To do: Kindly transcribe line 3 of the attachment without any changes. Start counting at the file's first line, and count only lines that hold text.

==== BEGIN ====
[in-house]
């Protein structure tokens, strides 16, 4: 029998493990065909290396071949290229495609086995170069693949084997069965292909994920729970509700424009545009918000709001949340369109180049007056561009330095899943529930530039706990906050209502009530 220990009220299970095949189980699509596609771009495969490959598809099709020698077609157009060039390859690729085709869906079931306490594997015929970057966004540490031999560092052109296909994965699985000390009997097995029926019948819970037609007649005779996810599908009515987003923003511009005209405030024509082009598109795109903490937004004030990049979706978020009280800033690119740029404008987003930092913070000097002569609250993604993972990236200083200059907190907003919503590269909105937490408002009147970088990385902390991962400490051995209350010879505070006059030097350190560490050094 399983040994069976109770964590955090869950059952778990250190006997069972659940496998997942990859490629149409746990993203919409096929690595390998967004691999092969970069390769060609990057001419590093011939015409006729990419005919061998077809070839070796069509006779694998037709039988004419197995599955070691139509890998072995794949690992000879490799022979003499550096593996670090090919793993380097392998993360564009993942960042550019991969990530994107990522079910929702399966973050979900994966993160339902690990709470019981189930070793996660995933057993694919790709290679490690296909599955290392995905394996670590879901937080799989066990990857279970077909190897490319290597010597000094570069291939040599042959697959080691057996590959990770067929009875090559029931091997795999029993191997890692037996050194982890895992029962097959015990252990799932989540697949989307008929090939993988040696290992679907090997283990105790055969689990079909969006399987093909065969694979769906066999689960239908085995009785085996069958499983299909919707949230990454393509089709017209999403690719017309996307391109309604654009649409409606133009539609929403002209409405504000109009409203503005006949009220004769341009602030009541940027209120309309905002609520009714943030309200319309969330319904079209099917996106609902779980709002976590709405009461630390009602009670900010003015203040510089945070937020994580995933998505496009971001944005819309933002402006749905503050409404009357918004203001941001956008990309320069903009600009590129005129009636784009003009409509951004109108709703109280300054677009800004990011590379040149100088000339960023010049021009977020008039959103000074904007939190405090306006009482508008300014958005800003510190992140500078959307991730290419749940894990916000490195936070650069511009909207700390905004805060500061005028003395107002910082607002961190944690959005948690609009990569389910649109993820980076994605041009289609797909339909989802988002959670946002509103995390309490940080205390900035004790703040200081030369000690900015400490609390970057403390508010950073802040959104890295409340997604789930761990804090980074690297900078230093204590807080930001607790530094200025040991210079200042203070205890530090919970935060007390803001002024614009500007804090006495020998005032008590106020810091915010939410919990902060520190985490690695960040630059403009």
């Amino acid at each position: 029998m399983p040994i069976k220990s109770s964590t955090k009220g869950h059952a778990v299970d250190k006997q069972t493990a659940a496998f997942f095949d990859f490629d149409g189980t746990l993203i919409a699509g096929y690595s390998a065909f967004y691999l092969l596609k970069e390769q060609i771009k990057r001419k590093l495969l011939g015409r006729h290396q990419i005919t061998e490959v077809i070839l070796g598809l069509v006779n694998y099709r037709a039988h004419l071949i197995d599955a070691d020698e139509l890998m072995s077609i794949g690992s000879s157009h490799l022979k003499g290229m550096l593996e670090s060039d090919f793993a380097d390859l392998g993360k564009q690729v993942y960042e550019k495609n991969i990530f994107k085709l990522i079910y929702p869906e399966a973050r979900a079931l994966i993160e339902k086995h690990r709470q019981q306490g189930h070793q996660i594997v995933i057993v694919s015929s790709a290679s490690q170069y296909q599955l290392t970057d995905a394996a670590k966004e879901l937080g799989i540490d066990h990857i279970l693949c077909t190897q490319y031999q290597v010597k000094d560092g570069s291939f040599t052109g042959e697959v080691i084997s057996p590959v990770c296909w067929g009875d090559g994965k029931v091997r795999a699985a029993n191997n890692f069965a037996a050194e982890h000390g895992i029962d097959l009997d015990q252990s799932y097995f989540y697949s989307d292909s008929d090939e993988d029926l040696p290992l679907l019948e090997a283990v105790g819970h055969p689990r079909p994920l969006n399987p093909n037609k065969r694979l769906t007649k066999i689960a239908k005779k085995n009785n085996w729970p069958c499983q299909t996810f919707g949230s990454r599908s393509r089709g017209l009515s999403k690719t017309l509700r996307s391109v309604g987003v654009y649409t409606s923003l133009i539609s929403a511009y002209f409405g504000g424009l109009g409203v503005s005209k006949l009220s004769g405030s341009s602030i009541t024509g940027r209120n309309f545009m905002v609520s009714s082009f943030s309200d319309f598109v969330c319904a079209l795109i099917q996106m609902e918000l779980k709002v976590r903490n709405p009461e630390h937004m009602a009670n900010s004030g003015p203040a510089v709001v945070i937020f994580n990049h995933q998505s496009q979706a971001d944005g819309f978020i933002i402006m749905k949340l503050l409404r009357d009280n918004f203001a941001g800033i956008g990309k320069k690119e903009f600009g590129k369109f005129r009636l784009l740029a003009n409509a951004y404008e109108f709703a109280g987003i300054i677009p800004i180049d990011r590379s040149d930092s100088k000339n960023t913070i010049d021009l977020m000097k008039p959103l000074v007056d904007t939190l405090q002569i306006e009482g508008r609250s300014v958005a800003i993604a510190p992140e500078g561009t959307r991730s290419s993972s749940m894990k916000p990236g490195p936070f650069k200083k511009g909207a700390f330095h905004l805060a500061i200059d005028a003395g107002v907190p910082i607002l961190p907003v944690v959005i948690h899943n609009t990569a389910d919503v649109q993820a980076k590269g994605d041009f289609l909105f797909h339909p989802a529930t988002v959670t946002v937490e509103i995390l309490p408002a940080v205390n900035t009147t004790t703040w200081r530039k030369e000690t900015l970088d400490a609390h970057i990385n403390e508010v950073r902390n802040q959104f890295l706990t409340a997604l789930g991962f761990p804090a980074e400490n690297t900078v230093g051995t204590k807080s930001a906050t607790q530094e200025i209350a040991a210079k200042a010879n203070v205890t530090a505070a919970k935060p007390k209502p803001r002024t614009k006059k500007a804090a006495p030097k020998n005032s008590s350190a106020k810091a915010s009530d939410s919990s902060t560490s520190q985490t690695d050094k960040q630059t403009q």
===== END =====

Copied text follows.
């Amino acid at each position: 029998m399983p040994i069976k220990s109770s964590t955090k009220g869950h059952a778990v299970d250190k006997q069972t493990a659940a496998f997942f095949d990859f490629d149409g189980t746990l993203i919409a699509g096929y690595s390998a065909f967004y691999l092969l596609k970069e390769q060609i771009k990057r001419k590093l495969l011939g015409r006729h290396q990419i005919t061998e490959v077809i070839l070796g598809l069509v006779n694998y099709r037709a039988h004419l071949i197995d599955a070691d020698e139509l890998m072995s077609i794949g690992s000879s157009h490799l022979k003499g290229m550096l593996e670090s060039d090919f793993a380097d390859l392998g993360k564009q690729v993942y960042e550019k495609n991969i990530f994107k085709l990522i079910y929702p869906e399966a973050r979900a079931l994966i993160e339902k086995h690990r709470q019981q306490g189930h070793q996660i594997v995933i057993v694919s015929s790709a290679s490690q170069y296909q599955l290392t970057d995905a394996a670590k966004e879901l937080g799989i540490d066990h990857i279970l693949c077909t190897q490319y031999q290597v010597k000094d560092g570069s291939f040599t052109g042959e697959v080691i084997s057996p590959v990770c296909w067929g009875d090559g994965k029931v091997r795999a699985a029993n191997n890692f069965a037996a050194e982890h000390g895992i029962d097959l009997d015990q252990s799932y097995f989540y697949s989307d292909s008929d090939e993988d029926l040696p290992l679907l019948e090997a283990v105790g819970h055969p689990r079909p994920l969006n399987p093909n037609k065969r694979l769906t007649k066999i689960a239908k005779k085995n009785n085996w729970p069958c499983q299909t996810f919707g949230s990454r599908s393509r089709g017209l009515s999403k690719t017309l509700r996307s391109v309604g987003v654009y649409t409606s923003l133009i539609s929403a511009y002209f409405g504000g424009l109009g409203v503005s005209k006949l009220s004769g405030s341009s602030i009541t024509g940027r209120n309309f545009m905002v609520s009714s082009f943030s309200d319309f598109v969330c319904a079209l795109i099917q996106m609902e918000l779980k709002v976590r903490n709405p009461e630390h937004m009602a009670n900010s004030g003015p203040a510089v709001v945070i937020f994580n990049h995933q998505s496009q979706a971001d944005g819309f978020i933002i402006m749905k949340l503050l409404r009357d009280n918004f203001a941001g800033i956008g990309k320069k690119e903009f600009g590129k369109f005129r009636l784009l740029a003009n409509a951004y404008e109108f709703a109280g987003i300054i677009p800004i180049d990011r590379s040149d930092s100088k000339n960023t913070i010049d021009l977020m000097k008039p959103l000074v007056d904007t939190l405090q002569i306006e009482g508008r609250s300014v958005a800003i993604a510190p992140e500078g561009t959307r991730s290419s993972s749940m894990k916000p990236g490195p936070f650069k200083k511009g909207a700390f330095h905004l805060a500061i200059d005028a003395g107002v907190p910082i607002l961190p907003v944690v959005i948690h899943n609009t990569a389910d919503v649109q993820a980076k590269g994605d041009f289609l909105f797909h339909p989802a529930t988002v959670t946002v937490e509103i995390l309490p408002a940080v205390n900035t009147t004790t703040w200081r530039k030369e000690t900015l970088d400490a609390h970057i990385n403390e508010v950073r902390n802040q959104f890295l706990t409340a997604l789930g991962f761990p804090a980074e400490n690297t900078v230093g051995t204590k807080s930001a906050t607790q530094e200025i209350a040991a210079k200042a010879n203070v205890t530090a505070a919970k935060p007390k209502p803001r002024t614009k006059k500007a804090a006495p030097k020998n005032s008590s350190a106020k810091a915010s009530d939410s919990s902060t560490s520190q985490t690695d050094k960040q630059t403009q």